Buried in the recent budget was a tax-saving opportunity using the short-life asset election for capital allowances. It will become very relevant when the Annual Investment Allowances is dramatically reduced in 2012/13.
For the 2011/12 tax year, businesses can claim 100% capital allowances on all capital expenditure up to £100,000 (Annual Investment Allowance). This will be sufficient for most owner-managed businesses.
However, for 2012/13, the Annual Investment Allowance (AIA) is reduced to £25,000. Any capital expenditure in excess of this will receive a writing down allowance of 20% per annum.
So, lets say you buy a new computer system for £10,000 in June, 2012 (and you have already used up your £25,000 AIA for that year), then over the next 5 years you get a total of £6,723 capital allowances to reduce your taxable profit. You then scrap the computer and buy another one. Capital allowances continue to be claimed on the original expenditure but these become smaller and smaller annual deductions. It takes a further 12 years before you have been able to reclaim 95% of the asset cost against taxable profits.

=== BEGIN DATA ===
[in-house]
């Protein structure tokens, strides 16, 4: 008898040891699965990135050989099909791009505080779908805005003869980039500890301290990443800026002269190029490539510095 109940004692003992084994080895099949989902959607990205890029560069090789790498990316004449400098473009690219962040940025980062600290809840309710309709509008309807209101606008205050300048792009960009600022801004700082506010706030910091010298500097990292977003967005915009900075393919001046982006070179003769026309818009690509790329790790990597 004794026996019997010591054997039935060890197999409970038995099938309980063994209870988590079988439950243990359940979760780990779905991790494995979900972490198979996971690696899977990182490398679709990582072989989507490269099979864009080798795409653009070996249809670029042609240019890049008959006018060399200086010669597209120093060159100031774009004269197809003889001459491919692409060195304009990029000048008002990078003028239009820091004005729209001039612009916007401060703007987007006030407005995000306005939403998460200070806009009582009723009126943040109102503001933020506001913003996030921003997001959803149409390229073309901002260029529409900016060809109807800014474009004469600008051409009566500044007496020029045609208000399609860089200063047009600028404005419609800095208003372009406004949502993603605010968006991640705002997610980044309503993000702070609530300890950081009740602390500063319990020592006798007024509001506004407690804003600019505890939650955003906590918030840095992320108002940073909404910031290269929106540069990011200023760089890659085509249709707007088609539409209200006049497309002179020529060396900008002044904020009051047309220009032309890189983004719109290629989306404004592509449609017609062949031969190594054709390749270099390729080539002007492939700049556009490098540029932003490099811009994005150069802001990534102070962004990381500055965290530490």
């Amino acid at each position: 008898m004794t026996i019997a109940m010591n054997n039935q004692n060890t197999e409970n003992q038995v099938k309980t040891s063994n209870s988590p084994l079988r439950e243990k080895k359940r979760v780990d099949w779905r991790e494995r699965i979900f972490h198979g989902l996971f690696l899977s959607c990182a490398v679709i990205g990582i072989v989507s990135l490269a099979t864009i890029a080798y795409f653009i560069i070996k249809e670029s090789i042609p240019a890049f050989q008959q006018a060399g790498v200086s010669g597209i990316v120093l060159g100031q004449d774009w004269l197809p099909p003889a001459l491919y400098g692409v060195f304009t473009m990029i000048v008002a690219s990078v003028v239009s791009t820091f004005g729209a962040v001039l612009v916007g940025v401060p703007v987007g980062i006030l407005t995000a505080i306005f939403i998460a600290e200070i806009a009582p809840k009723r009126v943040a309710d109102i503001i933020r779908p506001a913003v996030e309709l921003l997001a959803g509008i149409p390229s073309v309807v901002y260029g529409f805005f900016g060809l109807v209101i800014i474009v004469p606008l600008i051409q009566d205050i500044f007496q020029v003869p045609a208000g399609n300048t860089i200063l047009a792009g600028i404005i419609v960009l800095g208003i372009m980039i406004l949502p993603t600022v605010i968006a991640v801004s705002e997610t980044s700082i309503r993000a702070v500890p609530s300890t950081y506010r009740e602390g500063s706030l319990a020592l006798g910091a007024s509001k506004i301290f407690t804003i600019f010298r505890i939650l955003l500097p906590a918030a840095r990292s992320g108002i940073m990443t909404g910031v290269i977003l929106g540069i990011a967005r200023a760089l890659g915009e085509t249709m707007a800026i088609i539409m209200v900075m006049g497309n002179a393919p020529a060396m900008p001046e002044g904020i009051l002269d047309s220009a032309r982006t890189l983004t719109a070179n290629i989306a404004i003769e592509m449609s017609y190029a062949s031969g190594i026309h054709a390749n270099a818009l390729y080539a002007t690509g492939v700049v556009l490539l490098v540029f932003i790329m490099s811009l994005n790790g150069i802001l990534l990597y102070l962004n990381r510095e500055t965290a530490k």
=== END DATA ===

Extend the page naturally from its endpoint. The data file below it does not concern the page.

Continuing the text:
The Chancellor announced that the cut-off period for short-life assets (SLA) will be extended to eight years thus making the election more attractive for a wider category of assets. The measure takes effect for expenditure incurred by companies on or after 1 April 2011 and 6 April for unincorporated businesses. Cars cannot be treated as short-life assets (unfortunately).
In our example above, if an election had been properly filed with HM Revenue and Customs that the computer was a SLA, then on disposal it would have been possible to claim a “balancing allowance” of £3,277 in year 5.
This is a complicated area. You should assure yourself that your accountant is aware of this opportunity so that you do not lose out. Of course, we would be delighted to help.